In December, the Center for Public Integrity published an investigative report by Adrian Levy titled Experts worry that India is creating new fuel for an arsenal of H-bombs. It was also published in Foreign Policy with the more alarming title India Is Building a Top-Secret Nuclear City to Produce Thermonuclear Weapons, Experts Say.
The Indian government has appropriated a large chunk of land in the southern Karnataka state to build a military complex of nuclear research laboratories and testing facilities. Also ostensibly intended to produce fuel for India’s nuclear reactors and submarines, it seems that, writes Levy
… another, more controversial ambition, according to retired Indian government officials and independent experts in London and Washington, is to give India an extra stockpile of enriched uranium fuel that could — if India so decides — be used in new hydrogen bombs (also known as thermonuclear weapons), substantially increasing the explosive force of those in its existing nuclear arsenal.
Bear in mind that because India never signed the nuclear Non-Proliferation Treaty (NPT),it’s a “rogue” nuclear nation like Pakistan, Israel, and North Korea, and not subject to inspections by the IAEA (International Atomic Energy Agency). Presumably, India seeks to build up its arsenal to counter Pakistan, right? Not necessarily. Levy:
Gary Samore, who served from 2009 to 2013 as the White House coordinator for arms control and weapons of mass destruction, said “I believe that India intends to build thermonuclear weapons as part of its strategic deterrent against China.”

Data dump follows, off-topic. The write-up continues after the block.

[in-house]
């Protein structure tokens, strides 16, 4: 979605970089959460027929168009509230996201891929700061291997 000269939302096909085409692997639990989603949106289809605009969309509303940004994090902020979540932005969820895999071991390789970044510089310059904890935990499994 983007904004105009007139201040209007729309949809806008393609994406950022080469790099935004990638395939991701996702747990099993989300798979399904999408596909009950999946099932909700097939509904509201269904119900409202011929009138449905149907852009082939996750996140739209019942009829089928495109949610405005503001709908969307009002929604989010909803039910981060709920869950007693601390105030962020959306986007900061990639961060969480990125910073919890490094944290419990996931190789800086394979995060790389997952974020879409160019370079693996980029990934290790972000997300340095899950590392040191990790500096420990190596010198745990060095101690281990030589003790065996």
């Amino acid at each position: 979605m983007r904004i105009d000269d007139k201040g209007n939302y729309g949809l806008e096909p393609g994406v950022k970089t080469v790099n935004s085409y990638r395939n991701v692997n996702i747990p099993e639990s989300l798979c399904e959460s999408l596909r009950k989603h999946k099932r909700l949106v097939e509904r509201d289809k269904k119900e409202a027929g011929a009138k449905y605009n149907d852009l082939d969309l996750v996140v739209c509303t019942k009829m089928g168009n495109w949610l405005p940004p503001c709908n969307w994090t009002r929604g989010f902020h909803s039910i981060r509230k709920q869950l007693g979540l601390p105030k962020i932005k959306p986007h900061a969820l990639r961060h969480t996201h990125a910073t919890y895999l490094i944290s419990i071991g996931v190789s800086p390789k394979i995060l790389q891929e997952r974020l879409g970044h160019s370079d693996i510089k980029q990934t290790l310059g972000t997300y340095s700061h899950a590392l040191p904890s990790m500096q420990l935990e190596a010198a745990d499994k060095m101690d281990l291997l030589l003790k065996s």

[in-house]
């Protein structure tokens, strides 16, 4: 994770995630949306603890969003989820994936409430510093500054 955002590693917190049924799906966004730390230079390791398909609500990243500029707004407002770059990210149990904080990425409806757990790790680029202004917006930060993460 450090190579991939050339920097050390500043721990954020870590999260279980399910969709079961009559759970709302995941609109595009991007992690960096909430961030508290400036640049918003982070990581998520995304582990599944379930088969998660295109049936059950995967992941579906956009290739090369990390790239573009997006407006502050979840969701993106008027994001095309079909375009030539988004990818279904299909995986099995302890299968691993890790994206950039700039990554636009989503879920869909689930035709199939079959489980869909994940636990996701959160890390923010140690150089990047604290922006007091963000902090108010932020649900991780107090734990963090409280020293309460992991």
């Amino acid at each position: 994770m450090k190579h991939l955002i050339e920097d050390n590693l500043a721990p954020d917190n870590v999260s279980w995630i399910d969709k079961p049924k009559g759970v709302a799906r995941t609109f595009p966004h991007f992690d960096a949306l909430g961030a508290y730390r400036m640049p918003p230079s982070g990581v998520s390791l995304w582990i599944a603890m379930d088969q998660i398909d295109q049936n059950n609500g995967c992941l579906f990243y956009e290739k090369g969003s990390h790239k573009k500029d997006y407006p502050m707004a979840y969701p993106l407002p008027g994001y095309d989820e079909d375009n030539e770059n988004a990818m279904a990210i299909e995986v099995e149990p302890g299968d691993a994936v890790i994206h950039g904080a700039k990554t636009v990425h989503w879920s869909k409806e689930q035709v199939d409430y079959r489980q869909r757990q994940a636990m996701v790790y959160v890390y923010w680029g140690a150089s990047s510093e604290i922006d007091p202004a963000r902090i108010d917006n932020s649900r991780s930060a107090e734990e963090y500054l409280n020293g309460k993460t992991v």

The Bush administration’s deal of cooperation with India implemented in 2008 was controversial because India was not a signatory to the NPT. (Bear in mind that with all the heat we have kept on Iran for decades about its nuclear research, it’s a signatory to the NPT — just one we haven’t got along with.) Levy again:
Opponents of the deal complained … that it did not compel India to allow inspections of nine reactor sites known to be associated with the country’s military, including several producing plutonium for nuclear arms. The deal also allowed 10 other reactor sites subject to IAEA inspection to use imported uranium fuel, freeing up an indigenously-mined supply of uranium that was not tracked by the international community and could now be redirected to the country’s bomb program.
Given India’s “need to build up [its] nuclear deterrent arsenal as fast as possible,” it should “categorize as many power reactors as possible as civilian ones, to be refueled by imported uranium, and conserve our native uranium fuel for weapons grade plutonium production,” strategist Krishnaswamy Subrahmanyam, a longtime adviser to the Indian government, notoriously wrote in December 12, 2005, in The Times of India. [Emphasis added.]